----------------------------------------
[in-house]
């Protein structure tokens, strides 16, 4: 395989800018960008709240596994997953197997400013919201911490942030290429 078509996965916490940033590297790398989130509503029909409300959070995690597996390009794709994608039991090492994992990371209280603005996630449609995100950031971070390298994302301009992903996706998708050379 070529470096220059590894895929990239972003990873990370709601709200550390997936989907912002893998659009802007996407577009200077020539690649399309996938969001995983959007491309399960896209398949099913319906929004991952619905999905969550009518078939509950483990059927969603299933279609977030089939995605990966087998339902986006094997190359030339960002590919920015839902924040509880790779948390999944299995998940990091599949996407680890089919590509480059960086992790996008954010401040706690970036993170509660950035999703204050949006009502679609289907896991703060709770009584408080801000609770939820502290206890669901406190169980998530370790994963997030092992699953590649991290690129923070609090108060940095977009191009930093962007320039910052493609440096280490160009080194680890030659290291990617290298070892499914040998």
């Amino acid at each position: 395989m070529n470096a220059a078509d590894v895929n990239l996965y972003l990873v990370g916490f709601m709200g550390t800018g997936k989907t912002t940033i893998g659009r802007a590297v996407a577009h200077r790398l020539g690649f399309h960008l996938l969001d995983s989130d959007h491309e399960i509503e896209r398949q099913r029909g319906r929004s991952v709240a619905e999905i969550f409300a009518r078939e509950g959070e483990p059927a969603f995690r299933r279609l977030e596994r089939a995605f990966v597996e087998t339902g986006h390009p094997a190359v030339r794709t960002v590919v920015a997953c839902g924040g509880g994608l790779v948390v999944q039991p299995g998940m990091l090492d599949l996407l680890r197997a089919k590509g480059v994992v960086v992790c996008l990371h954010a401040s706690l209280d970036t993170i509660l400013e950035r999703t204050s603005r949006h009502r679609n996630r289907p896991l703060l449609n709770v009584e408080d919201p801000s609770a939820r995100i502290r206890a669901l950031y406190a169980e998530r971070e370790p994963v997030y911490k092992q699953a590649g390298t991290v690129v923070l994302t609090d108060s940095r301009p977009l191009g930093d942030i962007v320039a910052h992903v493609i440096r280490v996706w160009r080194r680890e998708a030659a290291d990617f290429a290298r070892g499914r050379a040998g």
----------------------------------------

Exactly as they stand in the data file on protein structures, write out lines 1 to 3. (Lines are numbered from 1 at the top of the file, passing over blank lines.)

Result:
[in-house]
């Protein structure tokens, strides 16, 4: 395989800018960008709240596994997953197997400013919201911490942030290429 078509996965916490940033590297790398989130509503029909409300959070995690597996390009794709994608039991090492994992990371209280603005996630449609995100950031971070390298994302301009992903996706998708050379 070529470096220059590894895929990239972003990873990370709601709200550390997936989907912002893998659009802007996407577009200077020539690649399309996938969001995983959007491309399960896209398949099913319906929004991952619905999905969550009518078939509950483990059927969603299933279609977030089939995605990966087998339902986006094997190359030339960002590919920015839902924040509880790779948390999944299995998940990091599949996407680890089919590509480059960086992790996008954010401040706690970036993170509660950035999703204050949006009502679609289907896991703060709770009584408080801000609770939820502290206890669901406190169980998530370790994963997030092992699953590649991290690129923070609090108060940095977009191009930093962007320039910052493609440096280490160009080194680890030659290291990617290298070892499914040998």
């Amino acid at each position: 395989m070529n470096a220059a078509d590894v895929n990239l996965y972003l990873v990370g916490f709601m709200g550390t800018g997936k989907t912002t940033i893998g659009r802007a590297v996407a577009h200077r790398l020539g690649f399309h960008l996938l969001d995983s989130d959007h491309e399960i509503e896209r398949q099913r029909g319906r929004s991952v709240a619905e999905i969550f409300a009518r078939e509950g959070e483990p059927a969603f995690r299933r279609l977030e596994r089939a995605f990966v597996e087998t339902g986006h390009p094997a190359v030339r794709t960002v590919v920015a997953c839902g924040g509880g994608l790779v948390v999944q039991p299995g998940m990091l090492d599949l996407l680890r197997a089919k590509g480059v994992v960086v992790c996008l990371h954010a401040s706690l209280d970036t993170i509660l400013e950035r999703t204050s603005r949006h009502r679609n996630r289907p896991l703060l449609n709770v009584e408080d919201p801000s609770a939820r995100i502290r206890a669901l950031y406190a169980e998530r971070e370790p994963v997030y911490k092992q699953a590649g390298t991290v690129v923070l994302t609090d108060s940095r301009p977009l191009g930093d942030i962007v320039a910052h992903v493609i440096r280490v996706w160009r080194r680890e998708a030659a290291d990617f290429a290298r070892g499914r050379a040998g």